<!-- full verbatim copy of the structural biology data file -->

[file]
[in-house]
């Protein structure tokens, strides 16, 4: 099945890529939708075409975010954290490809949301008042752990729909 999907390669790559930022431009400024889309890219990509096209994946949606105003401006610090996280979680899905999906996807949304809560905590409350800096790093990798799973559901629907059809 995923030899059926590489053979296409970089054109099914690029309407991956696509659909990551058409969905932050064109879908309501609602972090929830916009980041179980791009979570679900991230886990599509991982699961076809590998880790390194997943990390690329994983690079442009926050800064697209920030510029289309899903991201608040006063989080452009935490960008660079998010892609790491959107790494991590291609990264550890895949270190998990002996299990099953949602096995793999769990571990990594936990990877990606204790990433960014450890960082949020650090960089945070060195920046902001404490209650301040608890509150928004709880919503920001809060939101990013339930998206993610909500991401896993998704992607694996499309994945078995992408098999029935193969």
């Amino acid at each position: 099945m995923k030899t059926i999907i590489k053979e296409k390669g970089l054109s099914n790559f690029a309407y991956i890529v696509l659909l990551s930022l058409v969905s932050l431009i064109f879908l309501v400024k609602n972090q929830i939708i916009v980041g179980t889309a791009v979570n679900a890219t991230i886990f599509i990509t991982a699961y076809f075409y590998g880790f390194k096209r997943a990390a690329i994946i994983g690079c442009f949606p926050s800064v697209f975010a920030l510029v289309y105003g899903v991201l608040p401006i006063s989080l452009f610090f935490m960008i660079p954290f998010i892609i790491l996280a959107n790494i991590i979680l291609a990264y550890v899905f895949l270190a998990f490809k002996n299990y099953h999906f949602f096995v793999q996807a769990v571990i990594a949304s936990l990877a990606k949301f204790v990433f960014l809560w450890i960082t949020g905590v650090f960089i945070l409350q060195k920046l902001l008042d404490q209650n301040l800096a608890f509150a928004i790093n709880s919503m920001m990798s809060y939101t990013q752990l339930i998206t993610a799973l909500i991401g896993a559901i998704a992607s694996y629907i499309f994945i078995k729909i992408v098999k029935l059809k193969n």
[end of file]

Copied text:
[in-house]
């Protein structure tokens, strides 16, 4: 099945890529939708075409975010954290490809949301008042752990729909 999907390669790559930022431009400024889309890219990509096209994946949606105003401006610090996280979680899905999906996807949304809560905590409350800096790093990798799973559901629907059809 995923030899059926590489053979296409970089054109099914690029309407991956696509659909990551058409969905932050064109879908309501609602972090929830916009980041179980791009979570679900991230886990599509991982699961076809590998880790390194997943990390690329994983690079442009926050800064697209920030510029289309899903991201608040006063989080452009935490960008660079998010892609790491959107790494991590291609990264550890895949270190998990002996299990099953949602096995793999769990571990990594936990990877990606204790990433960014450890960082949020650090960089945070060195920046902001404490209650301040608890509150928004709880919503920001809060939101990013339930998206993610909500991401896993998704992607694996499309994945078995992408098999029935193969």
């Amino acid at each position: 099945m995923k030899t059926i999907i590489k053979e296409k390669g970089l054109s099914n790559f690029a309407y991956i890529v696509l659909l990551s930022l058409v969905s932050l431009i064109f879908l309501v400024k609602n972090q929830i939708i916009v980041g179980t889309a791009v979570n679900a890219t991230i886990f599509i990509t991982a699961y076809f075409y590998g880790f390194k096209r997943a990390a690329i994946i994983g690079c442009f949606p926050s800064v697209f975010a920030l510029v289309y105003g899903v991201l608040p401006i006063s989080l452009f610090f935490m960008i660079p954290f998010i892609i790491l996280a959107n790494i991590i979680l291609a990264y550890v899905f895949l270190a998990f490809k002996n299990y099953h999906f949602f096995v793999q996807a769990v571990i990594a949304s936990l990877a990606k949301f204790v990433f960014l809560w450890i960082t949020g905590v650090f960089i945070l409350q060195k920046l902001l008042d404490q209650n301040l800096a608890f509150a928004i790093n709880s919503m920001m990798s809060y939101t990013q752990l339930i998206t993610a799973l909500i991401g896993a559901i998704a992607s694996y629907i499309f994945i078995k729909i992408v098999k029935l059809k193969n």